OCD, PTSD, Anxiety, Depression, Bipolar Disorder: Meanings, Symptoms and Treatments
In this video Dr. Juliana Hauser, Dr. Jud Brewer, Dr. Jen Caudle, and Dr. Sue Varma give insight to different mental health conditions.
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Depression Treatment – How Psychotherapy Can Help
Psychotherapy is as common these days as the weather. Psychotherapy, or talk therapy, is a proven way to treat depression. If used in conjunction with medication, psychotherapy can reduce the duration of your depression. You should consider talking to a professional if you have serious depression, or seeking help if you are feeling suicidal. If you cannot find a doctor for your depression, consider taking antidepressants. But you should not stop there. Continue to educate yourself about the disorder, and make sure that you get the right treatment for your depression.
Depression is a serious mental illness that affects mood, thought processes, and feelings. It blunts pleasure, shuts out connection, and stifles creativity. It also causes deep emotional pain. Fortunately, treatment for depression is possible, and it can be cured. Depression may not be a life-threatening illness, but it is a serious mental disorder that can lead to many other issues. If you suffer from depression, it is important to get help.
While many historical figures are reluctant to discuss depression or seek treatment for it, some did. Some of them included English author Mary Shelley and American-British writer Henry James. President Abraham Lincoln was also a victim of depression. And some contemporary individuals have struggled with the illness as well, including Tennessee Williams and Leonard Cohen. So how can a person who suffers from depression get help? Read this article and discover if treatment can help.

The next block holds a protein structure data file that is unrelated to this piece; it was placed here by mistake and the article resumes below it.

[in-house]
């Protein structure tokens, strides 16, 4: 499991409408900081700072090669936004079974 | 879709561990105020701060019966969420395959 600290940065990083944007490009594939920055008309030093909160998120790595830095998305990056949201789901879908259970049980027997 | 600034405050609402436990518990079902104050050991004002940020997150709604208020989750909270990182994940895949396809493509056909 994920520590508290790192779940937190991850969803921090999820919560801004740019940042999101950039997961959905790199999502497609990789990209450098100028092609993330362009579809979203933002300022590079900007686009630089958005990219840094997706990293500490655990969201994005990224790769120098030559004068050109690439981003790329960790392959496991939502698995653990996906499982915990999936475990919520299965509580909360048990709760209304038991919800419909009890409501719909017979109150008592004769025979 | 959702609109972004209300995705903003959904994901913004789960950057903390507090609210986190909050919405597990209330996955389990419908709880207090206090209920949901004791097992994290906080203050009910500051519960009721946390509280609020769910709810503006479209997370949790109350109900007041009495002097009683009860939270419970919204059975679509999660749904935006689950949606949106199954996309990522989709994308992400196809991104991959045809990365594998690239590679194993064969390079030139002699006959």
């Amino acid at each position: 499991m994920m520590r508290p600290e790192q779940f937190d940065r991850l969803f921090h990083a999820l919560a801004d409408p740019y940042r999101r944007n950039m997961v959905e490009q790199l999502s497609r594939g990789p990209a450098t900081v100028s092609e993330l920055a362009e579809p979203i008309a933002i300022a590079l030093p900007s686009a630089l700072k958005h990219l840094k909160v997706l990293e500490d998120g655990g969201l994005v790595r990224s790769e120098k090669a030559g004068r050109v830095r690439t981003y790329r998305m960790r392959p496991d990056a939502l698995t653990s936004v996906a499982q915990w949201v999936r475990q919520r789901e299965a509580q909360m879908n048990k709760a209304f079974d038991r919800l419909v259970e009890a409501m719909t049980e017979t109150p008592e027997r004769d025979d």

The best way to treat depression is to address the underlying cause. If you are suffering from depression, the cause is likely a major stress or physical illness that has left you feeling unable to function in daily life. A physician can diagnose the depression condition by evaluating a patient’s medical history and conducting an interview. Taking blood tests can rule out underlying medical conditions that could be the cause of depression. Reversing these causes would help alleviate symptoms.
Some people suffer from premenstrual dysphoric disorder, which is a severe form of depression that only appears during the second half of the menstrual cycle. A situational depression, triggered by a significant event in a person’s life, is called a “situational depression.” Meanwhile, a milder form of depression, persistent depressive disorder, occurs when depression persists for up to two years without responding to any other treatments. This type of depression often leads a person to live life on autopilot, with no motivation to do anything.
In some cases, treatment for depression can involve dietary changes and behavioral therapy. Changing your diet can help reduce inflammation and ensure the brain is receiving the proper nutrients it needs. Cognitive behavioral therapy is structured and focuses on changing negative thought patterns and responding differently to stressful situations. Interpersonal therapy is more structured and focuses on problematic personal relationships and circumstances. You can choose any of these therapies for yourself based on your particular case. And if you can’t find the right treatment for your depression, talk to a professional.